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Everything in the garden is rosy at RHS Rosemoor

With so much to see & enjoy, even in the depths of winter, for green-fingered gardeners, a day spent wandering around RHS Rosemoor is truly a day in heaven.
For green-fingered gardeners and would-be Alan Titchmarshes, a day spent wandering the acreage at is truly a day in heaven. There is so much to see and enjoy there, even in the depths of winter, and the garden shop and cafeteria finish off the visit perfectly.

A showcase for the Royal Horticultural Society

Owned and run as a showcase garden for the , I have visited many times and never fail to come away with new ideas, inspiration, a couple of plants and a memory stick full of gorgeous photographs! Even if you are not a garden geek, the beautiful 65-acre grounds have a pleasant woodland area for walks beyond the show gardens. There is also an extensive arboretum and a colourful alpine garden just behind the original house.

Although I would recommend Rosemoor as a place for adults, there are some children’s play areas and a picnic area. “The Brash” is new area developed as a hideaway in the woods and is more child-orientated with giant log stepping stones, dens, bird feeding stations (great for the photographers among us!) and giant bugs to spot. To keep kids occupied there is also a free children’s trail to follow which you can request when you purchase tickets. My young grandkids certainly took it all very seriously as they hunted for plants, insects and landmarks around the gardens – a great idea.

First stop for me is always the perennial border which in late summer is ablaze with colour. Crocosmia, delphiniums, roses, red hot pokers, goldenrod, rudbeckia, solidago and the like offer a vibrant collection of bold primary colours mixed in with ornamental grasses and a backdrop of butterfly-loving buddleia.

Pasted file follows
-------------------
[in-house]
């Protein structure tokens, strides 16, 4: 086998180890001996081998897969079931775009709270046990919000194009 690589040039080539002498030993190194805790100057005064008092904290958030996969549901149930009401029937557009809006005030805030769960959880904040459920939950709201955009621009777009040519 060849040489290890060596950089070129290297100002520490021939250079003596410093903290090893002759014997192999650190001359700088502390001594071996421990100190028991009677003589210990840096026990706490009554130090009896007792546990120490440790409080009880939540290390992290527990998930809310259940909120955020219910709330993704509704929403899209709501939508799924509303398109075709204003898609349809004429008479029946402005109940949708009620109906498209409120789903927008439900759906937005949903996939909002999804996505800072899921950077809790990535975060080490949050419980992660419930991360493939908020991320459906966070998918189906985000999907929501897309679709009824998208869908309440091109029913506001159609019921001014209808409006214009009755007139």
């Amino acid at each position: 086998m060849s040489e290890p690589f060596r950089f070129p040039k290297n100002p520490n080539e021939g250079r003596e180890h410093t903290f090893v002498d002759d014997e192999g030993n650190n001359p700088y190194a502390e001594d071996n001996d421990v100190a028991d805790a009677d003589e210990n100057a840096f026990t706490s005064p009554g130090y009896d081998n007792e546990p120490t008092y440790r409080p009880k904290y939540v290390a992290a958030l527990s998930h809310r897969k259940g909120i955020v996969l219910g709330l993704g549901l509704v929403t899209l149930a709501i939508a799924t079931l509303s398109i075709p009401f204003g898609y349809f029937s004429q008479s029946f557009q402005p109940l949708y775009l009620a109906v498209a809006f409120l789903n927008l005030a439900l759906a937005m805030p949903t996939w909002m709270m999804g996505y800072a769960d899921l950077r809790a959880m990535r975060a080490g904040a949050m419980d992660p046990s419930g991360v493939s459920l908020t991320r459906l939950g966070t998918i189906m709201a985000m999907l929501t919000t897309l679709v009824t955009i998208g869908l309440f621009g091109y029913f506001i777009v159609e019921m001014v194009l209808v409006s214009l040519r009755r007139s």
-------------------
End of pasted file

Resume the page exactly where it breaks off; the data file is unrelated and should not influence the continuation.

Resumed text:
The show gardens

Directly below the entrance are the show gardens, each separated by tall evergreen hedges to create “rooms”. Laid out around winding footpaths, these themed gardens are truly a picture. I particularly like the gardens planted on a colour theme so you can appreciate the different textures, shapes and sizes of the blooms. Here you will also find the beautiful rose garden with over 200 species of gorgeous blooms, water features and more formal plantings than elsewhere in the garden.

My route usually takes me through the stream field to the old house, the former home of Lady Anne Palmer who founded the gardens in 1959. She spent the next 30 years planting and opening them to the public occasionally under the . Her original gardens covered just 8 acres. In 1988, she donated the gardens, along with a further 32 acres of undeveloped land to the Royal Horticultural Society.

Take time for tea at RHS Rosemoor

After climbing around the alpine gardens, which are always a picture of colour, order snacks or afternoon tea from the kitchen of the . Then take a seat at one of the outdoor tables to enjoy the ambience. It is a lovely spot, and my favourite time to enjoy it is in early summer when the house is covered in glorious blue wisteria.

Return to your ramble and visit the well-established specimen trees in the arboretum and the upper bog garden before returning through the Rock Gully to the orchard and fruit and vegetable gardens. Again, these are set out very formally but are a great showcase for getting ideas for different new crops or species.

Don’t miss the path down to the lake which is a lovely scenic area. Take a seat beside the water and watch the dragonflies darting about – it’s another great photo opportunity. I usually have just enough energy left to take the diversions through the Lower Woodland Walk which runs alongside the Rolle Canal and eventually brings you back to the entrance, gift shop and restaurant.

Devon is famous for its gardens, and I think RHS Rosemoor is hard to beat. Do you agree, or can you suggest other gardens in the area that you have enjoyed visiting? Let us know below.

About Gillian Birch

Born in Cheshire, Gillian Birch moved to Cornwall at her earliest opportunity and never looked back. After 20 years, her ongoing discovery of popular attractions, quiet footpaths and local eateries has made her a fount of knowledge as she entertains readers with her informative articles on the hidden gems of Devon & Cornwall from a local point-of-view.

Find Gillian on Google+, and Twitter.

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